Cinco de Mayo (Spanish for “fifth of May”) is an annual celebration held on May 5. Contrary to widespread popular belief, Cinco de Mayo is NOT Mexico’s Independence Day, which is the most important national patriotic holiday in Mexico. That holiday is celebrated on September 16. Cinco de Mayo is a regional holiday limited primarily to the state of Puebla, Mexico, where it is called “El Dia de la Batalla de Puebla” (The Day of the Battle of Puebla). The date is observed to commemorate the Mexican army’s unlikely victory over French forces at the Battle of Puebla on May 5, 1862.
In the United States, Cinco de Mayo has taken on a significance beyond that in its home country. Mexicans living in California during the American Civil War are credited with being the first to celebrate Cinco de Mayo in the United States. TIME magazine reports that “Cinco de Mayo started to come into vogue in 1940s America during the rise of the Chicano movement.” United Press International reports that “The holiday crossed over into the United States in the 1950s and 1960s but didn’t gain popularity until the 1980s when marketers… capitalized on the celebratory nature of the day and began to promote it.”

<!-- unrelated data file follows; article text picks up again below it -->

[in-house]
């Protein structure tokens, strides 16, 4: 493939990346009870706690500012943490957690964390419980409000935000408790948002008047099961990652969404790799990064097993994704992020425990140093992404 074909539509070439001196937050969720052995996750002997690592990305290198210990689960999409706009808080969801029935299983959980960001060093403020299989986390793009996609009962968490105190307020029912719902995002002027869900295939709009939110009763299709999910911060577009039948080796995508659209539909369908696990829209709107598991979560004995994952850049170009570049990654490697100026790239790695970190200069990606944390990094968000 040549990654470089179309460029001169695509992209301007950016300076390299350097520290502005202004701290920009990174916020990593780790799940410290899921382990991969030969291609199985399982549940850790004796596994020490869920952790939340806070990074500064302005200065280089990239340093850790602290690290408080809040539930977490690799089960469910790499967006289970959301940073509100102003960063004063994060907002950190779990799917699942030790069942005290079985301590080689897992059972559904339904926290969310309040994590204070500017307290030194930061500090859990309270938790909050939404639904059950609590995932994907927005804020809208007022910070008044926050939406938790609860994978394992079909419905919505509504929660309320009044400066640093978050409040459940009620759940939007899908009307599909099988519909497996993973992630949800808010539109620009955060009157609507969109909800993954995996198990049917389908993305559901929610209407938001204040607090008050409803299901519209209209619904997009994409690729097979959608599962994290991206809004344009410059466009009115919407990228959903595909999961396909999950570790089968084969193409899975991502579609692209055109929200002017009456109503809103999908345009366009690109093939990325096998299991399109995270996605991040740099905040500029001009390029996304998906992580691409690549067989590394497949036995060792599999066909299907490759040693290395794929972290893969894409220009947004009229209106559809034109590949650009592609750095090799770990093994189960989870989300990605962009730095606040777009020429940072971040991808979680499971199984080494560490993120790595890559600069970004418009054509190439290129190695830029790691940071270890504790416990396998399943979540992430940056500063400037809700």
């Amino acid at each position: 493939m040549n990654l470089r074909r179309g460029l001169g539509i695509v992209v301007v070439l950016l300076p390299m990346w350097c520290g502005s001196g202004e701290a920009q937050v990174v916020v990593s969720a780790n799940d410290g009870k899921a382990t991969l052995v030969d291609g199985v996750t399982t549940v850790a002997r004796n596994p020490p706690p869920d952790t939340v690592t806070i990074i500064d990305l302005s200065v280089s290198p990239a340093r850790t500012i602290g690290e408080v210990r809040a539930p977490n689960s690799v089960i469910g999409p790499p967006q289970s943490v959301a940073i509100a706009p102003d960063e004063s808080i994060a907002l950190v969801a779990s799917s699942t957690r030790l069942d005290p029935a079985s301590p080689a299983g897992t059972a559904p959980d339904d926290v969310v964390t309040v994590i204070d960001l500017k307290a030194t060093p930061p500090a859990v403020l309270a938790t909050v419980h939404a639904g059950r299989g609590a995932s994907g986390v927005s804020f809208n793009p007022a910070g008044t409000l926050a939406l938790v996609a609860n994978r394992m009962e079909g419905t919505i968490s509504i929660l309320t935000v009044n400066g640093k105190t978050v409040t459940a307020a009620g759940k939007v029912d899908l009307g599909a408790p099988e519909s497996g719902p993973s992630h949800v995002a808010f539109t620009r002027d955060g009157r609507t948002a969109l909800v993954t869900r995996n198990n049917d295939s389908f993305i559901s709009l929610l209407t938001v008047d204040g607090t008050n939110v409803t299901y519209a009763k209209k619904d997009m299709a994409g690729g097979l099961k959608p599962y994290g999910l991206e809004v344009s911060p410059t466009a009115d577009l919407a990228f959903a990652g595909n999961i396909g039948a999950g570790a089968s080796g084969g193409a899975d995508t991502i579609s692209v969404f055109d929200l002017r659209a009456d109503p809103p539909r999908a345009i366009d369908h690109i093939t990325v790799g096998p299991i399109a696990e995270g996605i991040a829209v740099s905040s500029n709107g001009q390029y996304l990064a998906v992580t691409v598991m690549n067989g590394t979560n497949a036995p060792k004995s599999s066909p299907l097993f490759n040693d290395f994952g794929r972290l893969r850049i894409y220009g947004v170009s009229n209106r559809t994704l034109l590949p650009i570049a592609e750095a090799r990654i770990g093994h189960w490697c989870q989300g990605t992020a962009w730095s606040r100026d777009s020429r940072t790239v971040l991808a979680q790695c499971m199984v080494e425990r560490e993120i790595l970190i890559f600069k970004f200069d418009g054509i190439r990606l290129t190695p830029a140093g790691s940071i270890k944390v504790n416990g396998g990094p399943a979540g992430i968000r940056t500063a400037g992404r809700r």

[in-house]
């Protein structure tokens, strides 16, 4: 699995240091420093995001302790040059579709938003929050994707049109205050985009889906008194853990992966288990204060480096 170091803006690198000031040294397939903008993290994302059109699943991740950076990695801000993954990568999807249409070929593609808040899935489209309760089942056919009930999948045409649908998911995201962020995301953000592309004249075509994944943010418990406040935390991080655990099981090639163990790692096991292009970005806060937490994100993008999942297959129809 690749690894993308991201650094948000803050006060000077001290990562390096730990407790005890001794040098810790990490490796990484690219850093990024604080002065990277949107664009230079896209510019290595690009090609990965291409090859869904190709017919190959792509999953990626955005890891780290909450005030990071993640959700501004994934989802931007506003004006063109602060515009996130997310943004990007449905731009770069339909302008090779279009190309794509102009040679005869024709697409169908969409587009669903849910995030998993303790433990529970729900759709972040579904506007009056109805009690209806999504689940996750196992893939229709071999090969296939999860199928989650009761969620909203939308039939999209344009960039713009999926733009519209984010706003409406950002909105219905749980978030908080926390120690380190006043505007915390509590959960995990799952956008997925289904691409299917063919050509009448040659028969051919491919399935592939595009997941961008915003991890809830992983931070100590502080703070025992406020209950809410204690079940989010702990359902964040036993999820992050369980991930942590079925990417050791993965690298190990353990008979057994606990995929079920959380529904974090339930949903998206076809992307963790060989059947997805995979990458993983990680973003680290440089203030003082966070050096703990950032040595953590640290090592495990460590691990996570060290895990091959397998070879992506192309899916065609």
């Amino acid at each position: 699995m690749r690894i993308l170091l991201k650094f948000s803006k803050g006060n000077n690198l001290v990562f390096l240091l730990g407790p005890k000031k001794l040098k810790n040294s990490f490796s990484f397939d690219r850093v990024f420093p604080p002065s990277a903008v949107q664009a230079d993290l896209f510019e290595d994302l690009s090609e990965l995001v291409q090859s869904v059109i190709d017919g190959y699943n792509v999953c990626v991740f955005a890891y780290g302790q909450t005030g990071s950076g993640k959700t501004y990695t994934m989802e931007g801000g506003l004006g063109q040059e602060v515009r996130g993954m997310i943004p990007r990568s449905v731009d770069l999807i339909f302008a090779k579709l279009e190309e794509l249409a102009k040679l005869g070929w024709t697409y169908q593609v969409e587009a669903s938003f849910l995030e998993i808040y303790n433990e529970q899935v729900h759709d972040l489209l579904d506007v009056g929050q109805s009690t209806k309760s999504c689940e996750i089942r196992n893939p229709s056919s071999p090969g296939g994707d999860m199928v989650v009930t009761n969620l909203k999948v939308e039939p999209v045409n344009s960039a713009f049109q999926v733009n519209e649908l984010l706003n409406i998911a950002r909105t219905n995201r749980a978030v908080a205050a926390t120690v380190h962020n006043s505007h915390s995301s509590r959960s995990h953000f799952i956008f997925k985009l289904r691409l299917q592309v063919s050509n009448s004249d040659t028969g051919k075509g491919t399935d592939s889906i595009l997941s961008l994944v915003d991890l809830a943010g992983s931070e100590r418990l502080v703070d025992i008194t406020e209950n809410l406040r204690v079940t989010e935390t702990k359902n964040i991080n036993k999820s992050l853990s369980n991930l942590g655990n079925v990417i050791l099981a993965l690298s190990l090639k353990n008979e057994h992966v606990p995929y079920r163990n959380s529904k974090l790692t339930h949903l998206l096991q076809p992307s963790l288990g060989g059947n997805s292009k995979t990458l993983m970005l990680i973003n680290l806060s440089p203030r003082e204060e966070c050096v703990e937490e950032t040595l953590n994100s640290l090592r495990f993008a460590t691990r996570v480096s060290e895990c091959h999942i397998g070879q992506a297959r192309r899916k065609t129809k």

As a result, Cinco de Mayo is more popular today in the United States than it is in Mexico! The holiday is observed by many Americans regardless of ethnic origin as a date to celebrate Mexican heritage, culture, and prominent figures of Mexican descent – much as St. Patrick’s Day, Oktoberfest, and the Chinese New Year are used to celebrate those of Irish, German, and Chinese ancestry respectively. Cinco de Mayo celebrations typically include traditional Mexican symbols, foods and music.
Here are a couple of worksheets, courtesy of ArizonaEdventures.com, to use with your Cinco de Mayo celebrations: